El dilema europeo de Blair

Tony Blair ha logrado una notable tercera victoria electoral consecutiva. Sin embargo, la abrupta merma de su mayoría en la Cámara de los Comunes y el daño a su reputación personal significan que su posición política se encuentra seriamente debilitada. Como resultado, estará mal situado para manejar los desafíos futuros, el más intratable de los cuales será la nueva Constitución de la Unión Europea.

La Constitución, adoptada por los 25 estados miembros el año pasado, no es en si misma un gran problema. Introduce algunas mejoras significativas para el voto de mayoría en el Consejo de Ministros, da algunos nuevos poderes al Parlamento Europeo, incluye una Carta de Derechos Fundamentales. Podría ayudar a armonizar las políticas exteriores de los estados miembros, pero no es un documento revolucionario.

De acuerdo con la práctica constitucional británica normal, se esperaría que el gobierno ratificara esta Constitución mediante una votación en la Cámara de los Comunes y, hasta las recientes elecciones generales, la enorme mayoría pro-gobierno habría sido más que suficiente. No obstante, Blair, acorralado por la controversia acerca de la impopular y posiblemente ilegal guerra en Irak, pensó que podía ahorrarse problemas en Westminster posponiendo la ratificación hasta el 2006 (es decir, un plazo cómodamente alejado en el futuro) y proponiendo que se llevase a cabo mediante un referendo popular.

To continue reading, please log in or enter your email address.

Registration is quick and easy and requires only your email address. If you already have an account with us, please log in. Or subscribe now for unlimited access.


Log in

  1. An employee works at a chemical fiber weaving company VCG/Getty Images

    China in the Lead?

    For four decades, China has achieved unprecedented economic growth under a centralized, authoritarian political system, far outpacing growth in the Western liberal democracies. So, is Chinese President Xi Jinping right to double down on authoritarianism, and is the “China model” truly a viable rival to Western-style democratic capitalism?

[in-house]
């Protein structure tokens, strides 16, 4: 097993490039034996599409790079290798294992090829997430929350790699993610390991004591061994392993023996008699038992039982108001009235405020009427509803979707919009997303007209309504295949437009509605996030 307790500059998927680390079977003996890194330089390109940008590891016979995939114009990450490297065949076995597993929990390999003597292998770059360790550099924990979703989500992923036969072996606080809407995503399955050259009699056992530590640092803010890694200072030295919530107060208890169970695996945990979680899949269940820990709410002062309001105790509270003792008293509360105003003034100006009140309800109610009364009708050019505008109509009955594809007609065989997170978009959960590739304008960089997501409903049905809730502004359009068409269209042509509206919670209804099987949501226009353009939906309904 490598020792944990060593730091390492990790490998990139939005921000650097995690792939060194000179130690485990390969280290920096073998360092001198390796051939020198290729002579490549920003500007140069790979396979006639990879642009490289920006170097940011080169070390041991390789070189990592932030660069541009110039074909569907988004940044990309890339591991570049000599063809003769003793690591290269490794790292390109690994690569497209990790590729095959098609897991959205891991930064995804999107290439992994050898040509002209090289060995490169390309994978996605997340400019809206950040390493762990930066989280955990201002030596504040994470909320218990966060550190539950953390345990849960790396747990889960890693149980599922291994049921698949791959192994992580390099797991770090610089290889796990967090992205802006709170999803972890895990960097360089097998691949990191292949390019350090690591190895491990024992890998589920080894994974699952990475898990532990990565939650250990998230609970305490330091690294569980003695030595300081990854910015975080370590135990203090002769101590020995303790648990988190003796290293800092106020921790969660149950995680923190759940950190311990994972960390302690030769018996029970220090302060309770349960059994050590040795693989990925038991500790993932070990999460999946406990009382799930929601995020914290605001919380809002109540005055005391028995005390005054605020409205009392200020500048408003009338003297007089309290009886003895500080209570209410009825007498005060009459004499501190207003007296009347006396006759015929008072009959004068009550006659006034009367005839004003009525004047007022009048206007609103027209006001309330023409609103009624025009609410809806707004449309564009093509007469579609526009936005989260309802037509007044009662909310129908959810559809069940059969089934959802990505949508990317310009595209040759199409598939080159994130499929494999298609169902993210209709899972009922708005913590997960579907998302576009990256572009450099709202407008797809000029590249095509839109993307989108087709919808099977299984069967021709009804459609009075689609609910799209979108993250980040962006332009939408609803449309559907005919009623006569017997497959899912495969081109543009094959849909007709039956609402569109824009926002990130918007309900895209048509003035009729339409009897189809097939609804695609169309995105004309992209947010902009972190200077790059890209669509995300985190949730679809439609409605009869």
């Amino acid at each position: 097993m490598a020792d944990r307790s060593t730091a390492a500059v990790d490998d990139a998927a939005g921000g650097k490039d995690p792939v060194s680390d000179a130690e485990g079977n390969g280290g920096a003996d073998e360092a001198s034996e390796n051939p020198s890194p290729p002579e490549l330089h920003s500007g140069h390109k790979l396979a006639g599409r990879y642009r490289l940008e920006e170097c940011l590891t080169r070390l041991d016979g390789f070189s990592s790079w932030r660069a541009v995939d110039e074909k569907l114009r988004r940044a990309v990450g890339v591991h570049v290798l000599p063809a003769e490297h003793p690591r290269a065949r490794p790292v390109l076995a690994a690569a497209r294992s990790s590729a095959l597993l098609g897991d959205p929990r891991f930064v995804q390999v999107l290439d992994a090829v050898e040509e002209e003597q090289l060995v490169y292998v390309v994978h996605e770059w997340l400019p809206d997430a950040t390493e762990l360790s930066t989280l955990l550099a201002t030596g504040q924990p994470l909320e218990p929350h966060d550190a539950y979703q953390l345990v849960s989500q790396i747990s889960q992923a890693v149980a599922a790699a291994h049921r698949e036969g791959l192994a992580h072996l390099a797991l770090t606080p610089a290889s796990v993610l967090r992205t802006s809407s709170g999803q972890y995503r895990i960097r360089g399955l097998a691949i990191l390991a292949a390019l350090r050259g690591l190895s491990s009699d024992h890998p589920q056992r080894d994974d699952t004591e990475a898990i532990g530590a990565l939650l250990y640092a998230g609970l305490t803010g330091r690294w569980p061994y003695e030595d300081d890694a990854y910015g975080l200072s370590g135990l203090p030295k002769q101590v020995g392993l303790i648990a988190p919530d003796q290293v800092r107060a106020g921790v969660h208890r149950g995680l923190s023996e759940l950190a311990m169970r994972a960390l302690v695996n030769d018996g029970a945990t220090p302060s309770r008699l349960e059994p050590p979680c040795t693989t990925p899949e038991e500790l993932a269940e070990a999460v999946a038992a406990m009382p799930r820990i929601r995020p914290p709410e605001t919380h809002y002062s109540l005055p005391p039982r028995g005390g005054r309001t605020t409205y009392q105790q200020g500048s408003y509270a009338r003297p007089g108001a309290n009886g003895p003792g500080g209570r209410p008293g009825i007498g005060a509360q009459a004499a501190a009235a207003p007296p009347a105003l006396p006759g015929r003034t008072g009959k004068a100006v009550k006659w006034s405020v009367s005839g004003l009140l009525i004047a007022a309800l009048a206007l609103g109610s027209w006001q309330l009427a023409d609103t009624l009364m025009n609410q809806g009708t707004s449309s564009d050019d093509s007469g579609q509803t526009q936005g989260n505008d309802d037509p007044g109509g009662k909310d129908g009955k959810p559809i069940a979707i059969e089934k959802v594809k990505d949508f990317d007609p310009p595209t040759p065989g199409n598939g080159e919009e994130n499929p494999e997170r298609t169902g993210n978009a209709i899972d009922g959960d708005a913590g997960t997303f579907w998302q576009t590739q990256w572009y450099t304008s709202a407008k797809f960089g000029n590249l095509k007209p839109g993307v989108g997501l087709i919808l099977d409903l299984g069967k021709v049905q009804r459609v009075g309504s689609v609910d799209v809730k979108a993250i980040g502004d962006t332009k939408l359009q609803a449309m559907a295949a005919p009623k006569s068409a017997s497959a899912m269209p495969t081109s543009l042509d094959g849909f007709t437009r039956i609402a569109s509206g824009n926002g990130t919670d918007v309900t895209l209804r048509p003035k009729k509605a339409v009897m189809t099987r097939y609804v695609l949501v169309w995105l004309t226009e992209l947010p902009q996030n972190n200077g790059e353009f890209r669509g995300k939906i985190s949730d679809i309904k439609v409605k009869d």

2. The assembly line at Ford Bill Pugliano/Getty Images

    Whither the Multilateral Trading System?

    The global economy today is dominated by three major players – China, the EU, and the US – with roughly equal trading volumes and limited incentive to fight for the rules-based global trading system. With cooperation unlikely, the world should prepare itself for the erosion of the World Trade Organization.

  3. Donald Trump Saul Loeb/Getty Images

    The Globalization of Our Discontent

    Globalization, which was supposed to benefit developed and developing countries alike, is now reviled almost everywhere, as the political backlash in Europe and the US has shown. The challenge is to minimize the risk that the backlash will intensify, and that starts by understanding – and avoiding – past mistakes.

  4. A general view of the Corn Market in the City of Manchester Christopher Furlong/Getty Images

    A Better British Story

    Despite all of the doom and gloom over the United Kingdom's impending withdrawal from the European Union, key manufacturing indicators are at their highest levels in four years, and the mood for investment may be improving. While parts of the UK are certainly weakening economically, others may finally be overcoming longstanding challenges.

  5. UK supermarket Waring Abbott/Getty Images

    The UK’s Multilateral Trade Future

    With Brexit looming, the UK has no choice but to redesign its future trading relationships. As a major producer of sophisticated components, its long-term trade strategy should focus on gaining deep and unfettered access to integrated cross-border supply chains – and that means adopting a multilateral approach.

  6. The Year Ahead 2018

    The world’s leading thinkers and policymakers examine what’s come apart in the past year, and anticipate what will define the year ahead.

    Order now